CBS Corp. announced it has reached retransmission consent agreements with nine cable operators, covering over a million subscribers. The deals cover analog, digital, multicast and high-definition rights to CBS programming. A CBS Corp. spokesperson declined to name the operators, citing a confidentiality agreement.
As has been previously reported, CBS has sought 50 cents a subscriber in past dealings with cable operators and Verizon FiOS. A source familiar with the negotiations suggested that the new CBS deals are close to that figure. Well-sourced Wall Street speculation is that none of the deals were for less than 50 cents a sub, and some were for more.
According to the investment firm UBS, if CBS received 50 cents a subscriber, the deals spell a $6 million windfall for CBS.
That may explain why none of the cable operators wanted to be identified in the press release announcing the deals. Time Warner Cable, Comcast and Cox are not among the nine, top 25 operators included in the new deals, which are primarily midsized systems.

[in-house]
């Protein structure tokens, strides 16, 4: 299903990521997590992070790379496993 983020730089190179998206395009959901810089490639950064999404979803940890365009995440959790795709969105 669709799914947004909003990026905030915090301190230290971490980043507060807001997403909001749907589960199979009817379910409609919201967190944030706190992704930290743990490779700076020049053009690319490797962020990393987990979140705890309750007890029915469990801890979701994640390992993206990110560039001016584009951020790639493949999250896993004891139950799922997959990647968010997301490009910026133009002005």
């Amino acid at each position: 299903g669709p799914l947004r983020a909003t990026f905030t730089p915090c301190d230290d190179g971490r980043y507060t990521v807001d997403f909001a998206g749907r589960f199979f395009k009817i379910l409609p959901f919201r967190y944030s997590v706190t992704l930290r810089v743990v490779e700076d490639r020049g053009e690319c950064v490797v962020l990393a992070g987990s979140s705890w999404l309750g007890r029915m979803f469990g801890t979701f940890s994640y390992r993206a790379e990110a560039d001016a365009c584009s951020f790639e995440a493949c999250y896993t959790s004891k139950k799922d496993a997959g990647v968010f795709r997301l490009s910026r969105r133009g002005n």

The retrans issue is picking up steam of late. Station group Northwest Broadcasting Corp.
over retrans, while Sinclair
earlier this month.
The American Cable Association, which represents midsized systems, has complained that broadcasters are getting an unfair advantage in retrans deals, saying his members wind up paying more than big operators like Time Warner.
CBS Corp. President and CEO Leslie
, who’s long pushed for retransmission payments, hinted at future retrans battles. “Clearly there is a new paradigm in the marketplace—one that recognizes the value of the content that we bring to our various audiences,” said Moonves. “This is a trend that bodes well for us going forward as future retransmission deals are negotiated.”
Last March, Moonves told Wall Street that CBS will eventually get "hundreds of millions of dollars" from retrans deals as more cable systems start paying for its marquee programming..
The CBS Corp. spokesperson acknowledged that more showdowns will follow. --John Eggerton contributed to this report.